What are the neurobiological systems that enable humans to participate in social life, form attachments, empathize with the thoughts and feelings of others, form social groups, and develop a moral code? And how do disruptions to these systems underpin psychopathology and physical illness? Over the last decade, neuroscientific investigations using a variety of advanced tools have begun to address these questions, employing cross-species models and a developmental approach toward the formation of a new "two-person neuroscience".

In the inaugural conference of the Center for Developmental Social Neuroscience and the Simms/Mann Chair, sixteen top scholars from across the world will gather to discuss advances in developmental social neuroscience.  Talks will integrate studies in rodents, primates, and humans; infant and adult neuroscience; epigenetics and the microbiome; functional imaging and brain oscillations; and cellular and molecular investigations on neural plasticity, early experiences, and inter-brain communication. Scholars will highlight the relevance of the findings for understanding psychiatric conditions associated with impaired social abilities, such as autism, depression, anxiety, and PTSD.  Our combined effort aims to integrate knowledge on the neurobiological basis of human sociality that may lead to the development of targeted neuroscience-based interventions.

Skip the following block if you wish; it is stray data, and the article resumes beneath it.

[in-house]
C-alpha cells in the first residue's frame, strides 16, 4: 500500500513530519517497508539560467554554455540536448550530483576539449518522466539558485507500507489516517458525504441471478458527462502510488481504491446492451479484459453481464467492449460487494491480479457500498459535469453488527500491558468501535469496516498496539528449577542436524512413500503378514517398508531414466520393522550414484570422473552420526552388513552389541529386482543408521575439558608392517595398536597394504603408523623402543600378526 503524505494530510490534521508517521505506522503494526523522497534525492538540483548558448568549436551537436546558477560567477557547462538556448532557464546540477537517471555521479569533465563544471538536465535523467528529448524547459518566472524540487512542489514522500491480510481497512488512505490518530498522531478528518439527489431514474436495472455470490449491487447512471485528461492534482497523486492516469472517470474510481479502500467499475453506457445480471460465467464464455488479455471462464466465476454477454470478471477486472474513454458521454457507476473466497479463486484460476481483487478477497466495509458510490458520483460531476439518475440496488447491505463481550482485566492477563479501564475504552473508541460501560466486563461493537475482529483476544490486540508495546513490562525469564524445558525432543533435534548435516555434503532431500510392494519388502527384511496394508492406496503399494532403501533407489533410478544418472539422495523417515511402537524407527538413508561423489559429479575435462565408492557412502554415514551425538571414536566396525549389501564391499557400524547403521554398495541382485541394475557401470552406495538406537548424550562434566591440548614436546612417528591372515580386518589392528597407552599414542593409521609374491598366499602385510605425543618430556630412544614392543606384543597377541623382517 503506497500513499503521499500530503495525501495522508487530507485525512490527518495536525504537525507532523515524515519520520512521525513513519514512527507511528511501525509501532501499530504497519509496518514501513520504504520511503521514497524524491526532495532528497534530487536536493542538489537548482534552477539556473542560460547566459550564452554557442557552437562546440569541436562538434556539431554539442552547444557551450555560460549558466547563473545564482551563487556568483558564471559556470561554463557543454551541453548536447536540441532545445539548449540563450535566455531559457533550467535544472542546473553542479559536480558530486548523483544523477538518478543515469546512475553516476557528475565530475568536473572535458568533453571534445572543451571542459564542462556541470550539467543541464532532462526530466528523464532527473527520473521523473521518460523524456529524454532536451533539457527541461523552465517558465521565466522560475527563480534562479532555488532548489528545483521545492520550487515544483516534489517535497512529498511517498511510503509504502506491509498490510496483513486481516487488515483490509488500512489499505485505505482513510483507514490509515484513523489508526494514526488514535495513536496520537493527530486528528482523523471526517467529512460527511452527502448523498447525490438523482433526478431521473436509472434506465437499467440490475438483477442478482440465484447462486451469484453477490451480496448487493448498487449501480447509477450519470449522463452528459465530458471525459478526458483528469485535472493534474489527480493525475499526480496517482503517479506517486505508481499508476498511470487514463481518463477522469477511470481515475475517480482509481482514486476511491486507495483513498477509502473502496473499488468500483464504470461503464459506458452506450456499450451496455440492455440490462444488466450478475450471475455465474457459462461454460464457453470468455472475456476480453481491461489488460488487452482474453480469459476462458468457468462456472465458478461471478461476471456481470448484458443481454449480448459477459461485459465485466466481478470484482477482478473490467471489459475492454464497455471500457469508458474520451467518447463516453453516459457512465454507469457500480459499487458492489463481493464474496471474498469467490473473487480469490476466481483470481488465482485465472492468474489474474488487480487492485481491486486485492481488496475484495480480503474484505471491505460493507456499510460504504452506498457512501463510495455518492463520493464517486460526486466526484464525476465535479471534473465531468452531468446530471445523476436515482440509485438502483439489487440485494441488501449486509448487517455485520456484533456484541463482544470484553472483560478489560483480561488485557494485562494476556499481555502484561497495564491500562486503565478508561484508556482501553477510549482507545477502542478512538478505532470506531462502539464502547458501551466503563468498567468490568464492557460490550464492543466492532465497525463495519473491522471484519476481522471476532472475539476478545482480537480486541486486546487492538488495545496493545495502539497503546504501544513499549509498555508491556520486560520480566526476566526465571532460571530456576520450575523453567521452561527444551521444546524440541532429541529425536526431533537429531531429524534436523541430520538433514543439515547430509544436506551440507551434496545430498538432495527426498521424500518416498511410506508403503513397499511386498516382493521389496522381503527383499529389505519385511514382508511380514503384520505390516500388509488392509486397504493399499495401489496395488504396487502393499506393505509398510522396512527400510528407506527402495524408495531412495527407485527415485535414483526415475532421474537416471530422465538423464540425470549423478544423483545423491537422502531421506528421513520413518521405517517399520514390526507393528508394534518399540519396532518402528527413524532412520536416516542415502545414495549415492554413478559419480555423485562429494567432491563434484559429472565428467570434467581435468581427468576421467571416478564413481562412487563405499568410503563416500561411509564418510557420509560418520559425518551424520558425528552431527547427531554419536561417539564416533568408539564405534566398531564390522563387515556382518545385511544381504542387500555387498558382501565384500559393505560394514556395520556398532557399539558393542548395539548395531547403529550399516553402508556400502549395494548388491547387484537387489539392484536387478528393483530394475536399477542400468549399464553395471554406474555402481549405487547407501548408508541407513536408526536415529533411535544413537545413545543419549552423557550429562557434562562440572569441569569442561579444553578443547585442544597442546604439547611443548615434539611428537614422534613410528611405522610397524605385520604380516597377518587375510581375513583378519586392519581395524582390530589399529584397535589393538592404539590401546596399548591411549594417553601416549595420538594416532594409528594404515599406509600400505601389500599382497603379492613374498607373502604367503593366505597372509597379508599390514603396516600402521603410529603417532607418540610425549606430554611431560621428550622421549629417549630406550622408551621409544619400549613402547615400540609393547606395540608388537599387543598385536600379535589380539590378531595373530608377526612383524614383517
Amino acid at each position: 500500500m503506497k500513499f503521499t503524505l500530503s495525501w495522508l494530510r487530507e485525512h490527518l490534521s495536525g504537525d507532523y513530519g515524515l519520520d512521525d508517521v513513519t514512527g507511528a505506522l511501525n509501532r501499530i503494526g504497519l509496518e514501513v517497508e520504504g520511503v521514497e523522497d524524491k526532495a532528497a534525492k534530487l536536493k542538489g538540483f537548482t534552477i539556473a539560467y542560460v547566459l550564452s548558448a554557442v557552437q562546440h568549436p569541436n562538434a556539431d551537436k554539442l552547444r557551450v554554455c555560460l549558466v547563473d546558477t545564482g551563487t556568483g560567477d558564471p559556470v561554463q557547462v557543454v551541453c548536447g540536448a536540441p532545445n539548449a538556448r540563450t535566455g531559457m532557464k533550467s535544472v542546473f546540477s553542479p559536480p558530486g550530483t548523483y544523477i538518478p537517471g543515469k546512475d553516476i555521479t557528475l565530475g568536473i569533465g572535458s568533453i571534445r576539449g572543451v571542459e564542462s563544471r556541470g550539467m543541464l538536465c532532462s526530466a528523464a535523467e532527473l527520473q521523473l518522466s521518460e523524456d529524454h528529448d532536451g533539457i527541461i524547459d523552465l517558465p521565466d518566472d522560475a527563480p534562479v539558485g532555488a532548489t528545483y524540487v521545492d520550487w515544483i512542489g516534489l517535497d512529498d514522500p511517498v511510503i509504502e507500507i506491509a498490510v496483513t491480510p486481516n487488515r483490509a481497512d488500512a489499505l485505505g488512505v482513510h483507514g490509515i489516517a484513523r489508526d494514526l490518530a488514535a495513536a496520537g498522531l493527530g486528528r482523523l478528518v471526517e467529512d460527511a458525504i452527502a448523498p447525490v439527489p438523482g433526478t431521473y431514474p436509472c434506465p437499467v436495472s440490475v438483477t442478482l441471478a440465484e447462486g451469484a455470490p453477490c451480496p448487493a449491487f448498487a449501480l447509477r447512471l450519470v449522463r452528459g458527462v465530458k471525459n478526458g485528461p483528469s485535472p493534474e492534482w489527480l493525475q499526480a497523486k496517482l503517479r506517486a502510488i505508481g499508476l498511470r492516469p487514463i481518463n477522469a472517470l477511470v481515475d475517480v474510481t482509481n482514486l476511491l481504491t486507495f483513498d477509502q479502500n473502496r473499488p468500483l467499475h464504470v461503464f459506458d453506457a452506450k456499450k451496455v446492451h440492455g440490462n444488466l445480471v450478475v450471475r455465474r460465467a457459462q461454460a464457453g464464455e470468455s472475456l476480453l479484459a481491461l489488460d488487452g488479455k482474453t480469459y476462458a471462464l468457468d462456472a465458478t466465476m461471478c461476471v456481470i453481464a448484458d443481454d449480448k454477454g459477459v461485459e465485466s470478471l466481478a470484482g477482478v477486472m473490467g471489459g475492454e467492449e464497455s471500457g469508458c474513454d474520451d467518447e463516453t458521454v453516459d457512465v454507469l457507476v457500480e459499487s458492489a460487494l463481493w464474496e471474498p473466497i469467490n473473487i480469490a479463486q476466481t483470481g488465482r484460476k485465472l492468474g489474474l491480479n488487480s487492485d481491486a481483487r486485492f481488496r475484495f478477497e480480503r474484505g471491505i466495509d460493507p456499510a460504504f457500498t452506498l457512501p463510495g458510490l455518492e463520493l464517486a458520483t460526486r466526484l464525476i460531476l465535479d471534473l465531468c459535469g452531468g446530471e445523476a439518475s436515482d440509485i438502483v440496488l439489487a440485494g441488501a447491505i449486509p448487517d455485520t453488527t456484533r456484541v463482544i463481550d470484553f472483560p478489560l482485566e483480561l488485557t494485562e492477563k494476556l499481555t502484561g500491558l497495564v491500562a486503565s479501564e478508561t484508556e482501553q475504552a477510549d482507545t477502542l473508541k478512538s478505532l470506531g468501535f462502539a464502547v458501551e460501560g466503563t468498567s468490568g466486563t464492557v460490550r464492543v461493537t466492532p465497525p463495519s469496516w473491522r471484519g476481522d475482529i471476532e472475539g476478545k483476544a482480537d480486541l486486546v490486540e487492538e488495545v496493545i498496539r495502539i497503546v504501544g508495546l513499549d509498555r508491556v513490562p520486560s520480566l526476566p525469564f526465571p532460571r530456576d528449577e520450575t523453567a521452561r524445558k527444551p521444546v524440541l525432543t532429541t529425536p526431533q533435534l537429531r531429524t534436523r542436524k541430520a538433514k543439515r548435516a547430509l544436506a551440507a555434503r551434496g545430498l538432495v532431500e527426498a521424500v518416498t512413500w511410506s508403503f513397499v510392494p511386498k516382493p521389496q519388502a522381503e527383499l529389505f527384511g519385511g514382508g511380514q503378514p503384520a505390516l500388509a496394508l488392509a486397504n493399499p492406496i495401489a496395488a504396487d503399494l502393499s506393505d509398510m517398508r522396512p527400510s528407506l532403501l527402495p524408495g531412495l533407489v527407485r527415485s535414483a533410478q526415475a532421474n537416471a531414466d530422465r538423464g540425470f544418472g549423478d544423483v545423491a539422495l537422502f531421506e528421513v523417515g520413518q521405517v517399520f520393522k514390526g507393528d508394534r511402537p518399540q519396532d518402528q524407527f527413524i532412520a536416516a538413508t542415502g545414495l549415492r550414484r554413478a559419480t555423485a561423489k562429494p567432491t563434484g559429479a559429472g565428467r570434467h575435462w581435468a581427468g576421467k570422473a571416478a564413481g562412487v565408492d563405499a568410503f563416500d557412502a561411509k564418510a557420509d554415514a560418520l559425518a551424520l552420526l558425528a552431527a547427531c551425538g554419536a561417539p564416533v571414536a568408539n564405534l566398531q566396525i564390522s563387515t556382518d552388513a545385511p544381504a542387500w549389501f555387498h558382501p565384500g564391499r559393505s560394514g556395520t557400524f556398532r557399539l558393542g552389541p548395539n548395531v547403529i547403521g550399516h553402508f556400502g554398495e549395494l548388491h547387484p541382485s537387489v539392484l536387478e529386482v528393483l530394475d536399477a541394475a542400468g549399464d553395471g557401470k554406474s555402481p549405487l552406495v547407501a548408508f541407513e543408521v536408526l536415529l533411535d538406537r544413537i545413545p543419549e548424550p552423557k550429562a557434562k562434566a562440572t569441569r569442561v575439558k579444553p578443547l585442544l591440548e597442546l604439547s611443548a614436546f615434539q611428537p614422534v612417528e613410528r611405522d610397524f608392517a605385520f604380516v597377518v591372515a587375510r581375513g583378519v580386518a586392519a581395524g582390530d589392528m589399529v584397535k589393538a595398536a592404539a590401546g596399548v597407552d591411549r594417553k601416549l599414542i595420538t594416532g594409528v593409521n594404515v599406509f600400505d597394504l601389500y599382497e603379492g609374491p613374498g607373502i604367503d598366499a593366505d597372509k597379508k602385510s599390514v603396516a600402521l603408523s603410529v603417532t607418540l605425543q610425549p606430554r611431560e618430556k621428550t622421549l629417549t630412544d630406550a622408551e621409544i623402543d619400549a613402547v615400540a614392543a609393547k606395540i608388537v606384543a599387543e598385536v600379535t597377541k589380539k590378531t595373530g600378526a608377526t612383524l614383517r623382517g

Registration

Ticket for two days- 170 NIS
Ticket for one day only- 100 NIS

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Note

The conference will be held in English